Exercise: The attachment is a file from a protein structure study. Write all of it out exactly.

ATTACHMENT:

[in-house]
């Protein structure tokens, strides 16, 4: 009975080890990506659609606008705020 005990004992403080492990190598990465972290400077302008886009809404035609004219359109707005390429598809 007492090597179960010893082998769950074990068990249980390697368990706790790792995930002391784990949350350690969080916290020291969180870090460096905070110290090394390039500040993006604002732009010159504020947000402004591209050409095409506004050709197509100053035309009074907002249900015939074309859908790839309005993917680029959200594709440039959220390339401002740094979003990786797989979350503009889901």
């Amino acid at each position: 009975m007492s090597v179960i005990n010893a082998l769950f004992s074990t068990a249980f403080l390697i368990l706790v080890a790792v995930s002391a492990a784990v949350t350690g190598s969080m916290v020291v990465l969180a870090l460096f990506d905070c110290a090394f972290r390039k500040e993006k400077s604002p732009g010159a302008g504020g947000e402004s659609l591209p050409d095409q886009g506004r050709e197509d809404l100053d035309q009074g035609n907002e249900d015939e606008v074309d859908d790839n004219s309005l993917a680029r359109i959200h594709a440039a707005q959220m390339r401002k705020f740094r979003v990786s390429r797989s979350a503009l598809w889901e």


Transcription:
[in-house]
């Protein structure tokens, strides 16, 4: 009975080890990506659609606008705020 005990004992403080492990190598990465972290400077302008886009809404035609004219359109707005390429598809 007492090597179960010893082998769950074990068990249980390697368990706790790792995930002391784990949350350690969080916290020291969180870090460096905070110290090394390039500040993006604002732009010159504020947000402004591209050409095409506004050709197509100053035309009074907002249900015939074309859908790839309005993917680029959200594709440039959220390339401002740094979003990786797989979350503009889901």
């Amino acid at each position: 009975m007492s090597v179960i005990n010893a082998l769950f004992s074990t068990a249980f403080l390697i368990l706790v080890a790792v995930s002391a492990a784990v949350t350690g190598s969080m916290v020291v990465l969180a870090l460096f990506d905070c110290a090394f972290r390039k500040e993006k400077s604002p732009g010159a302008g504020g947000e402004s659609l591209p050409d095409q886009g506004r050709e197509d809404l100053d035309q009074g035609n907002e249900d015939e606008v074309d859908d790839n004219s309005l993917a680029r359109i959200h594709a440039a707005q959220m390339r401002k705020f740094r979003v990786s390429r797989s979350a503009l598809w889901e």